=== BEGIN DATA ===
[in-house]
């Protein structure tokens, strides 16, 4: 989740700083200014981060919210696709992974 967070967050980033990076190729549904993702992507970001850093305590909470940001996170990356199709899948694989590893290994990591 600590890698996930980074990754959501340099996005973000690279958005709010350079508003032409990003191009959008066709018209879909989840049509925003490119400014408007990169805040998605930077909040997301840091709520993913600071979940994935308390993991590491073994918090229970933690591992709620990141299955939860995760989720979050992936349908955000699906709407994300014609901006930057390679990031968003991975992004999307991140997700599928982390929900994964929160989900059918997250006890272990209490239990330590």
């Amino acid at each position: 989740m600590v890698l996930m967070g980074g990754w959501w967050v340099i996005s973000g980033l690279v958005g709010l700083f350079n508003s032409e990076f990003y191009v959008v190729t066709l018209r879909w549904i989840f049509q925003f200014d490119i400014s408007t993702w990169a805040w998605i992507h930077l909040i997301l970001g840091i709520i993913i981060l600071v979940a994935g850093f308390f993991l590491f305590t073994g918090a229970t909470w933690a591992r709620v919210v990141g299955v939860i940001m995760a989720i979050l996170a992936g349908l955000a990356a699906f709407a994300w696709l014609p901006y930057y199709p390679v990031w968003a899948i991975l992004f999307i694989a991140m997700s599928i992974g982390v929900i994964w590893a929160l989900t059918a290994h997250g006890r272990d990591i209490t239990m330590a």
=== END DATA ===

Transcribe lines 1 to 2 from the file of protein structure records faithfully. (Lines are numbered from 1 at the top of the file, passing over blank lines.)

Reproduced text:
[in-house]
């Protein structure tokens, strides 16, 4: 989740700083200014981060919210696709992974 967070967050980033990076190729549904993702992507970001850093305590909470940001996170990356199709899948694989590893290994990591 600590890698996930980074990754959501340099996005973000690279958005709010350079508003032409990003191009959008066709018209879909989840049509925003490119400014408007990169805040998605930077909040997301840091709520993913600071979940994935308390993991590491073994918090229970933690591992709620990141299955939860995760989720979050992936349908955000699906709407994300014609901006930057390679990031968003991975992004999307991140997700599928982390929900994964929160989900059918997250006890272990209490239990330590």